Bamboodles: Cantonese Noodles and a Show in San Gabriel [CLOSED]

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Chinese Noodles Los Angeles

Bamboodles is a linguistic mash-up for bamboo noodles. Artisans ride bamboo to press dough.

The idea of a grown man riding a bamboo stick doesn’t normally inspire confidence. However, at Bamboodles, a three-month-old Cantonese import, the process is revered. A glass window showcases a noodle master methodically massaging the dough with bamboo until it’s suitably springy. As a result of the unconventional method, Bamboodles now features some of the best Chinese noodles in the San Gabriel Valley.

According to our waiter Chuck, in northern China, you can hand-pull noodles and they won’t break, since they don’t contain egg. In the south, you can’t pull the noodle. Thus the bamboo beat-down, which makes it springier. According to Chuck, the bamboo sticks in China are longer, which allows for more efficient movement from the noodle maker. In San Gabriel, there isn’t enough space in Bamboodles’ small kitchen.

According to Chuck, Bamboodles’ American-made noodles differ in two other significant ways from their Chinese counterparts. In China, Bamboodles uses MSG, but not in the States, so the flavor’s different. In the U.S. they use different flour, Korean flour, so the noodles are smoother textured.

Each placemat explains Bamboodles’ history. Guangdong chef Hu Min masterminded bamboo stick noodles, opening the first restaurant of its kind in 1940. In 1979, protégée Master Hu Guang opened Bamboodles in Guangdong Xinhui. The Lew brothers expanded the Bamboodles concept beyond China’s Canton region.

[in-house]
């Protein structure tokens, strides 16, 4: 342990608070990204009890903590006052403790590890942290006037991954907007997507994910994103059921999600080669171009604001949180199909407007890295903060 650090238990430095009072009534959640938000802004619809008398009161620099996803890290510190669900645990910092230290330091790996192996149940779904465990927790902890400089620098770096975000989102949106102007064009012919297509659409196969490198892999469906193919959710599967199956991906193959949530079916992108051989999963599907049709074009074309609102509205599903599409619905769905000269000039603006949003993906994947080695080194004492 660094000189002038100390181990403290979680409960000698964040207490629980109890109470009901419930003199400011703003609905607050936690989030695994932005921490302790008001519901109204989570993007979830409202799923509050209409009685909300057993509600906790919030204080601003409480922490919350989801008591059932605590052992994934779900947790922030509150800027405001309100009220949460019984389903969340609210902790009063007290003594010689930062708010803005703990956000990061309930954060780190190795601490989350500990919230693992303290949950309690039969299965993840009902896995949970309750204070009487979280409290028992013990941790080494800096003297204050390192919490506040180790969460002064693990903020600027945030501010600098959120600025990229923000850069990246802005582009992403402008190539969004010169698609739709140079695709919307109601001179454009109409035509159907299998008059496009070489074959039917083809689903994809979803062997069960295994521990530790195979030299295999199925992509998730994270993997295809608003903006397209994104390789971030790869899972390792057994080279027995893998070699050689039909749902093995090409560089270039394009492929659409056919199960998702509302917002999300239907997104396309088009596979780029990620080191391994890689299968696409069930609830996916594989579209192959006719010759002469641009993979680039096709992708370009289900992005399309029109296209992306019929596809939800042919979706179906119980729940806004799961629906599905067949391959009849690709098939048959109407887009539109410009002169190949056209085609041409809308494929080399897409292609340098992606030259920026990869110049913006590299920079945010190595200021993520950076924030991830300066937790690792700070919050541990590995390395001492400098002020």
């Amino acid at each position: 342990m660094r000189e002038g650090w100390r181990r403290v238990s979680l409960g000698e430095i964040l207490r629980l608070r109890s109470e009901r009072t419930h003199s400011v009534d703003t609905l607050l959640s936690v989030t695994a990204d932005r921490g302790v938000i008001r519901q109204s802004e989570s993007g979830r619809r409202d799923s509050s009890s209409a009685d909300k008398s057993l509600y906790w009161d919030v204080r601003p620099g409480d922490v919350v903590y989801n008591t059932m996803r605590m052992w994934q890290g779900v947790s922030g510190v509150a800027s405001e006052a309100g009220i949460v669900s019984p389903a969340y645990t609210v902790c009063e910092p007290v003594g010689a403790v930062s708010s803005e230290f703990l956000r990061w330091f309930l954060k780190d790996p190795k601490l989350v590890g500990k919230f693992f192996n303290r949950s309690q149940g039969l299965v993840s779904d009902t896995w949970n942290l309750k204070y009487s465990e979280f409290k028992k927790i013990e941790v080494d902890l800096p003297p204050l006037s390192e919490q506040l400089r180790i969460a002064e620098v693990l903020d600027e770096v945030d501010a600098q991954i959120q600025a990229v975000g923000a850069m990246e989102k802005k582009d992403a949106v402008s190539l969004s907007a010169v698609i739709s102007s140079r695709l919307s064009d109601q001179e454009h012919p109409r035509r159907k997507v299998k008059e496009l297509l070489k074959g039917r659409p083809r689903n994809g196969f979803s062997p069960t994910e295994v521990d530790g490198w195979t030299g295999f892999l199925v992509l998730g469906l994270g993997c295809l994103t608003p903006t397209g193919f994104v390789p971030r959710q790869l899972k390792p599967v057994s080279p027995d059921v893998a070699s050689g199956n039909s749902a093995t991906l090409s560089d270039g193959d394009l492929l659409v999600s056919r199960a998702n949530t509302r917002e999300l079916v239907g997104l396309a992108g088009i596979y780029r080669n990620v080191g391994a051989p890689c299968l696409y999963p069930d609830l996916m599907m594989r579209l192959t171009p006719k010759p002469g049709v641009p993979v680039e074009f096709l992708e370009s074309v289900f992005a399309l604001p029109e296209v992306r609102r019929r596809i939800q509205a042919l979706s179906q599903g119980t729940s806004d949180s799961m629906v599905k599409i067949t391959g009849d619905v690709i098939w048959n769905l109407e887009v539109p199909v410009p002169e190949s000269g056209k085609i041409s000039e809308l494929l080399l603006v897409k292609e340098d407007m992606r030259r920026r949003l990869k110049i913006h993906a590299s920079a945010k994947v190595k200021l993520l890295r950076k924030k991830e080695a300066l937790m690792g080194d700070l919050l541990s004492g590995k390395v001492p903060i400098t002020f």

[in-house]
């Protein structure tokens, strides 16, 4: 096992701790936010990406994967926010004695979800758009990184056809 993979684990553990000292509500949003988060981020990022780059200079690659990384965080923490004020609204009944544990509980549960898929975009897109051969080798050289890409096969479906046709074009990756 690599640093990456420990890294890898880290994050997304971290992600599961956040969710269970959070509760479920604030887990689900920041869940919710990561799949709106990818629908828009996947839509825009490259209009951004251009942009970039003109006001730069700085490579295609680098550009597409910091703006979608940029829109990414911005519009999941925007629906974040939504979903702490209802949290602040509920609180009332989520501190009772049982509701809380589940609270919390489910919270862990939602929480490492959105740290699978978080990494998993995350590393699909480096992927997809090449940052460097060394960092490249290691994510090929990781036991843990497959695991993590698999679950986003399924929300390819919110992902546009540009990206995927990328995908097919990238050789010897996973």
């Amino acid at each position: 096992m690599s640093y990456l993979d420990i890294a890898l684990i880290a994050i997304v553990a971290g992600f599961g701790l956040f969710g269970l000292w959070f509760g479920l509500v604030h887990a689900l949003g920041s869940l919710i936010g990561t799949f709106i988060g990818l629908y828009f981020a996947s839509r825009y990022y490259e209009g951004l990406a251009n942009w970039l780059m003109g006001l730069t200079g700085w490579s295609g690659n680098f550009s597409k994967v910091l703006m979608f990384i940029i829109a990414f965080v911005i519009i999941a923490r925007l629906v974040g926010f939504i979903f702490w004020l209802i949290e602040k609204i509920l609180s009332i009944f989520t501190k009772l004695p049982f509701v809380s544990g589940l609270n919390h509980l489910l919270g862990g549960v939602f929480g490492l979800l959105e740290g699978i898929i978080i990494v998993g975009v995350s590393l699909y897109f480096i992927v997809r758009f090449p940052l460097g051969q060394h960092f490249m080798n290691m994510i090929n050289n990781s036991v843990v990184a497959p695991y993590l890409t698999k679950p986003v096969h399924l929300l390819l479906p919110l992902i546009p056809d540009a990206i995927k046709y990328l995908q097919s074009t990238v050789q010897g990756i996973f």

Peanuts Los Angeles

To start, we received a complimentary dish of roasted peanuts.

Chinese Food Los Angeles

Seaweed With Potato ($1.95) strands were firm and refreshing.

Chinese Food Los Angeles

In addition to traditional flour-based noodles, Bamboodles produces more exotic varieties like spinach and carrot.

For their carrot noodles, Bamboodles noodle makers add two pounds of carrots to every five pounds of noodles. The blend was effective in the Garlic Shrimp Lo Mein ($8.50), a pile of carrot-flecked noodles tossed with minced garlic and shell-on shrimp.

Chinese Food Los Angeles

Bamboodles produces 50 orders of spinach noodles per day.

We experienced spinach noodles as part of the Cold Noodles w/Green Tea Pork ($8.95). The cool noodles came with cool chunks of carnitas-like pork that had been cooked in green tea for four hours. On their own, the noodles were fairly bland, but it helped to dip them in a blend of soy, vinegar and soba sauce strewne with sesame seeds.

Dumplings Los Angeles

According to Chuck, Bamboodles only produces 100 orders of House Special Dumplings ($5.95) per day. Boiled dumplings were supple, but could have used textural contrast.

Dumplings Los Angeles

Pan Fried Dumplings ($6.50) touted thin skins and juicy pork fillings, but they could have used crisper coats.

For dumplings, Din Tai Fung and Luscious Dumplings, Inc. are still superior. However, there aren’t many better noodles in the San Gabriel Valley. Bamboodles is definitely worth repeating, especially given the value and added drama.


Joshua Lurie

Joshua Lurie founded FoodGPS in 2005. Read about him here.

Blog Comments

better than kam hong?

Kam Hong seems to have a commitment to fresh ingredients and fresh noodles, but Bamboodles offers a more interesting experience and the flavors were more pronounced.

i’m craving this stuff right now.

goodness, yet another house of Carbs on Valley. Can’t take it anymore.

looks/looked like a schtick and.. I’ll just watch the food from behind my computer screen.

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